Just gotta wait that 3-6 weeks for shipping if your in the USA.

  1. Looks good, you can’t have too many drum machines. But a single mono out is poor and none of these videos so far gives me a good idea of how it really sounds beyond a basic 808 sound. Proper sound demos please.

    1. Then analog drum machines would never have come to life! 😉 All joking aside, we appreciate the comment. We made this decision to stay on the same page as many vintage analog drum machines and also keep the price to an affordable analog/PCM drum machine. Thanks again for joining the conversation.

      1. Would a stereo output really boost the price that much? I was interested until I saw mono out. Big flop in my opinion. Yes vintage drum machines were mono, but that was decades ago. Cars used to not have power steering or seatbelts. Your logic doesn’t hold up.

        1. I completely agree. If you’re going to use a single output today at least allow for the drums to be panned left/right before they come out of the unit. There is so much good stuff going on this cheap affordable drum machine that’s based on performance. Why scrimp on the output?

      2. If i record and mix, do you think i will record everything 4-5 times, just to place things right?
        BD and SD each on seperate mono and stereo for everything else is minimum. My bet, everybody will spend some extra money to have this, so no excuse please. Otherwise grats for a great machine with a great miss. 😉

  2. Vout, check out some of our audio demos at the link below. These show off some more versatility in the UNO Drum’s sound.


    As for the mono summed output, we appreciate the feedback here, but we did choose this for a purpose. This was not only to bring an affordable drum machine to anyone interested in making music, at a price point under most multi-output drum machines (These normally start around $499+ just for stereo output) but also to be in line with the vintage drum machines whose vibe UNO Drum aims to capture while adding more performance and programming power.

    1. Thanks for the audio demo link, it gives a much better idea of the machines sound and capabilities. My point about the single output was not about stereo, but about individual outputs for tracking, but I appreciate the need to keep to a price point in this competitive market.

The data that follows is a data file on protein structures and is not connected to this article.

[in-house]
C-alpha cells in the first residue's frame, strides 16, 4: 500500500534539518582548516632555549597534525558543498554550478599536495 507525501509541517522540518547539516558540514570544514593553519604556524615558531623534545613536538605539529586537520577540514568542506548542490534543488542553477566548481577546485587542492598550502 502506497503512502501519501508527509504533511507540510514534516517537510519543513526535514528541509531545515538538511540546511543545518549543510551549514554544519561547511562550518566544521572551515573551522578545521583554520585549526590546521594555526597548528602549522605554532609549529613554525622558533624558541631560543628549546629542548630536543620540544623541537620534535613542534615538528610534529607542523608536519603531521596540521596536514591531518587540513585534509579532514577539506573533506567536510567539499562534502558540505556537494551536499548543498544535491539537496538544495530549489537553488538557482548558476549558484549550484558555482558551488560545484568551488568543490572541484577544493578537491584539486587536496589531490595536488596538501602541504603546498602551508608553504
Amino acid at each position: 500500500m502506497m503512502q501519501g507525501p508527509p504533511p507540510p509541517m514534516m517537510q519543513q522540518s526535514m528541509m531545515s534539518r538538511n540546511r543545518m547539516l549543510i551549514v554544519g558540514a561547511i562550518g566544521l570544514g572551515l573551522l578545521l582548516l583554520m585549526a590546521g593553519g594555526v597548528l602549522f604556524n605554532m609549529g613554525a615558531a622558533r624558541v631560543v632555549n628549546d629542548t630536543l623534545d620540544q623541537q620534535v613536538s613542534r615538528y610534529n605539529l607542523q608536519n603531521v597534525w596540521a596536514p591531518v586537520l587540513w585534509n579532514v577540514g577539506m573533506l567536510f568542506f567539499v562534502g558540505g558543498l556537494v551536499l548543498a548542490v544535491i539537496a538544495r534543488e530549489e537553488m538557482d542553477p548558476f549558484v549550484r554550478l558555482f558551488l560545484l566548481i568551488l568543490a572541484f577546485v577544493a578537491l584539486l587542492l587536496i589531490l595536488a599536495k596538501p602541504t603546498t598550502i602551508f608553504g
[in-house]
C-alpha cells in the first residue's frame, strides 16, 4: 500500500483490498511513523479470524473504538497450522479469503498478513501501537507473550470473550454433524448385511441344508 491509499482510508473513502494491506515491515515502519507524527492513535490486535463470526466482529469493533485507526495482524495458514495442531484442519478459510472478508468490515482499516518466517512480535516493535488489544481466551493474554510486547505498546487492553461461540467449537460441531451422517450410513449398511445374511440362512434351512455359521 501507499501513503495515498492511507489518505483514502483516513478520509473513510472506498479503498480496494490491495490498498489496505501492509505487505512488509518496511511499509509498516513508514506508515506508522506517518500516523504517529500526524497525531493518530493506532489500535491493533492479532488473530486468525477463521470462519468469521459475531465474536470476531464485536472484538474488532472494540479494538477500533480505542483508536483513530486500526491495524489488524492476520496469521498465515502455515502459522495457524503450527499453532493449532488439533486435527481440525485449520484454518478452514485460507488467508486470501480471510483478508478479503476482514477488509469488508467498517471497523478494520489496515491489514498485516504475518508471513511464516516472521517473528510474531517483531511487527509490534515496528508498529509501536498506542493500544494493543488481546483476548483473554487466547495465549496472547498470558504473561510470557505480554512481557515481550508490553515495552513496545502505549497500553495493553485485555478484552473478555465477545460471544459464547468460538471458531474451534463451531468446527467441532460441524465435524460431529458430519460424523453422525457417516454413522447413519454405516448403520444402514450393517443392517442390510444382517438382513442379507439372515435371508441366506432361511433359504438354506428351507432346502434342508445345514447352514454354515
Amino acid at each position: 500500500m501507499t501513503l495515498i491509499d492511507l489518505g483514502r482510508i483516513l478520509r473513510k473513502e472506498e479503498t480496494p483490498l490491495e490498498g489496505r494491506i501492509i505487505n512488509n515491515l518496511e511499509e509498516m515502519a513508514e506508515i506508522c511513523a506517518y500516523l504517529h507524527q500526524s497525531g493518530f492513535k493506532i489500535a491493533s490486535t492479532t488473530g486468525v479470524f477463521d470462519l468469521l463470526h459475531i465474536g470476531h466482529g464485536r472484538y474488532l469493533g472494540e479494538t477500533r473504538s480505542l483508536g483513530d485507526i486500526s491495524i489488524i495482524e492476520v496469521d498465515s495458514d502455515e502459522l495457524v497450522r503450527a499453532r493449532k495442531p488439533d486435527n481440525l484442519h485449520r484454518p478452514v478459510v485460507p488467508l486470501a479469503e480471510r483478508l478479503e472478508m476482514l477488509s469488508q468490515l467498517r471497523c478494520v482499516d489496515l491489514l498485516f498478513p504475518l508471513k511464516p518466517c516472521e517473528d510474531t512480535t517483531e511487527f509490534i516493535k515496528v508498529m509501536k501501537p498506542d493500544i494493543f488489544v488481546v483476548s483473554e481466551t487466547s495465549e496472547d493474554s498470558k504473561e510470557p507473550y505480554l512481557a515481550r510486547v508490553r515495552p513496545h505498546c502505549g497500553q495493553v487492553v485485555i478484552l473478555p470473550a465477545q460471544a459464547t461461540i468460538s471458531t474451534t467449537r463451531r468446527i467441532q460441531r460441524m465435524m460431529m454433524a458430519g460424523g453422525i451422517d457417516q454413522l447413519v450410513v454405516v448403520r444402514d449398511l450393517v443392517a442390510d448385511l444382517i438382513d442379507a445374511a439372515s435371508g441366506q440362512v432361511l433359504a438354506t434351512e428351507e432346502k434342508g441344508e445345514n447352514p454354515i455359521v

3. In any defence of the mono decision I’ll just say that this is an entry product meant to be instantly understood and intuitive. 1 output is instantly understood and a good design for those who don’t know any better, or don’t really want to get complicated. And if all you know is “guitar plug” one output so it can hook up to your pedals etc… Is just fine .

    1. You could look at it the other way, too.

      The Uno Drum gives you twice the polyphony of the volca drum and six times as many analog drum voices as the volca kick.

      Different design choices, obviously, but I’m interested in seeing more demos of the Uno Drum.

      1. yeah I am very much interested but will wait for a price drop on it – there have been deals to where the uno has gone to $129 a couple of times – if the drum goes to sub $199 I’ll be thinking about it -I mean I love the uno and it sounds a lot better than people give it credit for.

  4. Because you would most likely not take this on a 6-month European tour, the mini out isn’t such a deal breaker. Its a good candidate for your home arsenal. When faced with mini-jacks, I tape the cord under the case for strain relief and roll with it. Yes, at least 4 Outs would have been helpful, but I look on this as a solid drum VST in hardware form. IMO, that much power is cheap at a mere $249. Its like any other e-music tool now: a lot of appreciable juice with a few quirks that make Synthtopia commenters pee a little. Condition normal!

  5. This looks great to me

    The UNO Synth offers a lot of bang for the buck. If this ends up with a street price like the Uno Synth (around $200), that will be a great deal for a real drum machine that offers both analog synthesis and samples.

  6. If this had the ability to load samples, then it’d be a contender. A little under-baked compared to what’s out there.

    1. What’s the competition for drum machines with 6 analog voices and individual outs?

      The Arturia Drumbrute has the individual outs people want, but costs twice as much and has a more limited sequencer. If you want individual outputs and parameter locks, things like the Analog Rytm cost like $1500.

  7. I like this a lot, but what’s with these color schemes on some of the synths? I think my wife has a device for doing her hair or cooking or something I care even less about, that is white with orange accents.

  8. This plus the Uno Synth will be a great compact combo.

    These run circles around most stuff at this price, especially the sequencer, which seems like they took some inspiration from Elektron, without getting trapped in complexity.

    I’d like to hear demos of the combo.

  9. I wonder if I am the only one who finds the ”hand-flipping-upwards-after-releasing-the-knob” style of performing look annoying?

    1. You are NOT the only one. I cringe every time I see a demo of someone twiddling knobs and snapping their hands away. It smacks of desperation: “Look! I really AM performing live, not just making the sound squelch a little bit!”

      But it seems to be something that people eat up, since it’s in every frikken demo video I see for electronic music tech.

      1. It’s a little bit like watching a composer (as in Classical music / leading an orchestra) kinda-sorta though, right? I also think of it like a chef adding dashes of spice with a little flair as they’re In The Zone while cooking. Ok have I talked anyone out of being annoyed by it at all? (I’m guessing no).